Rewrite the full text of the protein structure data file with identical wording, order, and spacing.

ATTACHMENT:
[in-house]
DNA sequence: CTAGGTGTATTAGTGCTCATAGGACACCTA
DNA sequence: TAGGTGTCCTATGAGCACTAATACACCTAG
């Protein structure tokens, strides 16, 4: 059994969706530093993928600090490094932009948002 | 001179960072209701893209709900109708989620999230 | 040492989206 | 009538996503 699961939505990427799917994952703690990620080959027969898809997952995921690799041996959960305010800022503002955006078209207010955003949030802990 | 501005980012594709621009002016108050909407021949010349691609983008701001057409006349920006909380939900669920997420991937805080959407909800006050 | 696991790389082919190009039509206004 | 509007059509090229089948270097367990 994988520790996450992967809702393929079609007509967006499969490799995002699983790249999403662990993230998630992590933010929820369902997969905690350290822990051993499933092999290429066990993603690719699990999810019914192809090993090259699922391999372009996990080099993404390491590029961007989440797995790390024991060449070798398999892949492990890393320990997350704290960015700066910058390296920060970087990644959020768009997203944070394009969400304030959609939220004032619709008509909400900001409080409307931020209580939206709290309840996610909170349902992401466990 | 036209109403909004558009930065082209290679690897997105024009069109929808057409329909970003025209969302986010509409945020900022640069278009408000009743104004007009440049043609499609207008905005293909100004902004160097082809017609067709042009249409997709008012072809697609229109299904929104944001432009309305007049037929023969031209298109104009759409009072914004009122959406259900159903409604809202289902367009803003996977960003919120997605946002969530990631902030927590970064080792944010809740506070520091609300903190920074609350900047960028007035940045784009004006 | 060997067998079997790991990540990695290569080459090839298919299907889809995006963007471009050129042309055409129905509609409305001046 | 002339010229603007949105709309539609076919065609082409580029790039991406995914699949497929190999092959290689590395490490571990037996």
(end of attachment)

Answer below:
[in-house]
DNA sequence: CTAGGTGTATTAGTGCTCATAGGACACCTA
DNA sequence: TAGGTGTCCTATGAGCACTAATACACCTAG
């Protein structure tokens, strides 16, 4: 059994969706530093993928600090490094932009948002 | 001179960072209701893209709900109708989620999230 | 040492989206 | 009538996503 699961939505990427799917994952703690990620080959027969898809997952995921690799041996959960305010800022503002955006078209207010955003949030802990 | 501005980012594709621009002016108050909407021949010349691609983008701001057409006349920006909380939900669920997420991937805080959407909800006050 | 696991790389082919190009039509206004 | 509007059509090229089948270097367990 994988520790996450992967809702393929079609007509967006499969490799995002699983790249999403662990993230998630992590933010929820369902997969905690350290822990051993499933092999290429066990993603690719699990999810019914192809090993090259699922391999372009996990080099993404390491590029961007989440797995790390024991060449070798398999892949492990890393320990997350704290960015700066910058390296920060970087990644959020768009997203944070394009969400304030959609939220004032619709008509909400900001409080409307931020209580939206709290309840996610909170349902992401466990 | 036209109403909004558009930065082209290679690897997105024009069109929808057409329909970003025209969302986010509409945020900022640069278009408000009743104004007009440049043609499609207008905005293909100004902004160097082809017609067709042009249409997709008012072809697609229109299904929104944001432009309305007049037929023969031209298109104009759409009072914004009122959406259900159903409604809202289902367009803003996977960003919120997605946002969530990631902030927590970064080792944010809740506070520091609300903190920074609350900047960028007035940045784009004006 | 060997067998079997790991990540990695290569080459090839298919299907889809995006963007471009050129042309055409129905509609409305001046 | 002339010229603007949105709309539609076919065609082409580029790039991406995914699949497929190999092959290689590395490490571990037996």